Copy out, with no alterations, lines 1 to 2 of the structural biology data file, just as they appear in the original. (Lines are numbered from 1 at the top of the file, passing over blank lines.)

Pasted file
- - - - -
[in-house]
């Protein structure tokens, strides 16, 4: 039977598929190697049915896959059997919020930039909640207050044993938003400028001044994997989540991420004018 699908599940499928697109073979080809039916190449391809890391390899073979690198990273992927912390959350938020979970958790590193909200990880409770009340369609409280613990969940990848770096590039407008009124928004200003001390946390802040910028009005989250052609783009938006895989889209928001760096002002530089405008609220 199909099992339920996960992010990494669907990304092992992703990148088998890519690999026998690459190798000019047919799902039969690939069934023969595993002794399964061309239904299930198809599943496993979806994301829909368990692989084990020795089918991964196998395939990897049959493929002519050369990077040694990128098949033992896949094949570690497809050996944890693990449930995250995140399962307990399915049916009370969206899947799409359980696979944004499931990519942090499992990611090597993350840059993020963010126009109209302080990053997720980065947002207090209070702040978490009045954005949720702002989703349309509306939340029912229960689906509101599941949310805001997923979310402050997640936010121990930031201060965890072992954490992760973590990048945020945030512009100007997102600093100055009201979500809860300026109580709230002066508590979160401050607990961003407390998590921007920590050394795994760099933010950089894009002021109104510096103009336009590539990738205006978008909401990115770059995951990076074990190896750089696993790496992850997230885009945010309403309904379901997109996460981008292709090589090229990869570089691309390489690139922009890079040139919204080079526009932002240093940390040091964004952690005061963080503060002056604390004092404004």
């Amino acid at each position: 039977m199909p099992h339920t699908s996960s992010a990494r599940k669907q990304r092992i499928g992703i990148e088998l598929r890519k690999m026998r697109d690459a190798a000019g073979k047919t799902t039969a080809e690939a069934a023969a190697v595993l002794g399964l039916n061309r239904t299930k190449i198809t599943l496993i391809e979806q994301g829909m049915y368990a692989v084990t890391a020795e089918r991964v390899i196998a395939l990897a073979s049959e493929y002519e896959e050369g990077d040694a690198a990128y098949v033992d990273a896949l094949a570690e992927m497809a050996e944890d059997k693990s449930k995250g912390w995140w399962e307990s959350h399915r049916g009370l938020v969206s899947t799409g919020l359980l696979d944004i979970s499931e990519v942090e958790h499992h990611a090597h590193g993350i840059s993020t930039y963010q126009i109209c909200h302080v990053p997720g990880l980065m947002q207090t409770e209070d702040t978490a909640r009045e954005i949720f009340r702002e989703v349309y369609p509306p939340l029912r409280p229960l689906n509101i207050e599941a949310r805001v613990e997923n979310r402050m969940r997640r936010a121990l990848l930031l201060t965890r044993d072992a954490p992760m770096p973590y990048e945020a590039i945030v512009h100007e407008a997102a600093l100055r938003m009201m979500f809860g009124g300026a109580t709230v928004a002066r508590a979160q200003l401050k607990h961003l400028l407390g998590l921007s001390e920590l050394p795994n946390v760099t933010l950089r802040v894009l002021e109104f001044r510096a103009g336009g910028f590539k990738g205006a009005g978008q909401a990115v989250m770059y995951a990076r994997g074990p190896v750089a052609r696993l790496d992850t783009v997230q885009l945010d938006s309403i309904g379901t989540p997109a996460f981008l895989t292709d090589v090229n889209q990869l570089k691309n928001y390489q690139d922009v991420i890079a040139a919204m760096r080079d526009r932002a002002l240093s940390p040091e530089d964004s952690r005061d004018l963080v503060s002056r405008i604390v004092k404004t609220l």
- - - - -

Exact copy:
[in-house]
């Protein structure tokens, strides 16, 4: 039977598929190697049915896959059997919020930039909640207050044993938003400028001044994997989540991420004018 699908599940499928697109073979080809039916190449391809890391390899073979690198990273992927912390959350938020979970958790590193909200990880409770009340369609409280613990969940990848770096590039407008009124928004200003001390946390802040910028009005989250052609783009938006895989889209928001760096002002530089405008609220 199909099992339920996960992010990494669907990304092992992703990148088998890519690999026998690459190798000019047919799902039969690939069934023969595993002794399964061309239904299930198809599943496993979806994301829909368990692989084990020795089918991964196998395939990897049959493929002519050369990077040694990128098949033992896949094949570690497809050996944890693990449930995250995140399962307990399915049916009370969206899947799409359980696979944004499931990519942090499992990611090597993350840059993020963010126009109209302080990053997720980065947002207090209070702040978490009045954005949720702002989703349309509306939340029912229960689906509101599941949310805001997923979310402050997640936010121990930031201060965890072992954490992760973590990048945020945030512009100007997102600093100055009201979500809860300026109580709230002066508590979160401050607990961003407390998590921007920590050394795994760099933010950089894009002021109104510096103009336009590539990738205006978008909401990115770059995951990076074990190896750089696993790496992850997230885009945010309403309904379901997109996460981008292709090589090229990869570089691309390489690139922009890079040139919204080079526009932002240093940390040091964004952690005061963080503060002056604390004092404004």